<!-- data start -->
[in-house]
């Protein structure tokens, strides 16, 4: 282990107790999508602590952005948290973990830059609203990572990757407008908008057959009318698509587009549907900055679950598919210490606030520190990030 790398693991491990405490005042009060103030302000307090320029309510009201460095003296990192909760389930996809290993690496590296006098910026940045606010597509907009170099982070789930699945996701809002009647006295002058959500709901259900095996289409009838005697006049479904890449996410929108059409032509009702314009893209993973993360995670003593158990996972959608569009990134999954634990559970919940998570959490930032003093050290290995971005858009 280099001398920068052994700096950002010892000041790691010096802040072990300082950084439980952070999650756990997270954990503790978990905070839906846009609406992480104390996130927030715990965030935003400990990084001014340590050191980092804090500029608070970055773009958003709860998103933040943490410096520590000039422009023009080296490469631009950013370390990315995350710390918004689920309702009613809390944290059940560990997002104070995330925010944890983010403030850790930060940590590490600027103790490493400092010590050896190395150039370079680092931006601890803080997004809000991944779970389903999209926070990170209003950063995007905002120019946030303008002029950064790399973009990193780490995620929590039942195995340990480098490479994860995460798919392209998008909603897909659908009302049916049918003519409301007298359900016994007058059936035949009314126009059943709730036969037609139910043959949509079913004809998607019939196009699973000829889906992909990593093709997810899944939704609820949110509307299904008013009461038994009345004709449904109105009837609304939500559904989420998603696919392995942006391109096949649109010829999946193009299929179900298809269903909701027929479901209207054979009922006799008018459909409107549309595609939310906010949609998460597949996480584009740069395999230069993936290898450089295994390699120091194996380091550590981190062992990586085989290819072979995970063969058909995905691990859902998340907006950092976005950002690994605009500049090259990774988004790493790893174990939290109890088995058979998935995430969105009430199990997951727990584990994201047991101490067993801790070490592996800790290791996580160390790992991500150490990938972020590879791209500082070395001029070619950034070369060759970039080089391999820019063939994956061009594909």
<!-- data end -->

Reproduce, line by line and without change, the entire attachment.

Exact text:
[in-house]
């Protein structure tokens, strides 16, 4: 282990107790999508602590952005948290973990830059609203990572990757407008908008057959009318698509587009549907900055679950598919210490606030520190990030 790398693991491990405490005042009060103030302000307090320029309510009201460095003296990192909760389930996809290993690496590296006098910026940045606010597509907009170099982070789930699945996701809002009647006295002058959500709901259900095996289409009838005697006049479904890449996410929108059409032509009702314009893209993973993360995670003593158990996972959608569009990134999954634990559970919940998570959490930032003093050290290995971005858009 280099001398920068052994700096950002010892000041790691010096802040072990300082950084439980952070999650756990997270954990503790978990905070839906846009609406992480104390996130927030715990965030935003400990990084001014340590050191980092804090500029608070970055773009958003709860998103933040943490410096520590000039422009023009080296490469631009950013370390990315995350710390918004689920309702009613809390944290059940560990997002104070995330925010944890983010403030850790930060940590590490600027103790490493400092010590050896190395150039370079680092931006601890803080997004809000991944779970389903999209926070990170209003950063995007905002120019946030303008002029950064790399973009990193780490995620929590039942195995340990480098490479994860995460798919392209998008909603897909659908009302049916049918003519409301007298359900016994007058059936035949009314126009059943709730036969037609139910043959949509079913004809998607019939196009699973000829889906992909990593093709997810899944939704609820949110509307299904008013009461038994009345004709449904109105009837609304939500559904989420998603696919392995942006391109096949649109010829999946193009299929179900298809269903909701027929479901209207054979009922006799008018459909409107549309595609939310906010949609998460597949996480584009740069395999230069993936290898450089295994390699120091194996380091550590981190062992990586085989290819072979995970063969058909995905691990859902998340907006950092976005950002690994605009500049090259990774988004790493790893174990939290109890088995058979998935995430969105009430199990997951727990584990994201047991101490067993801790070490592996800790290791996580160390790992991500150490990938972020590879791209500082070395001029070619950034070369060759970039080089391999820019063939994956061009594909």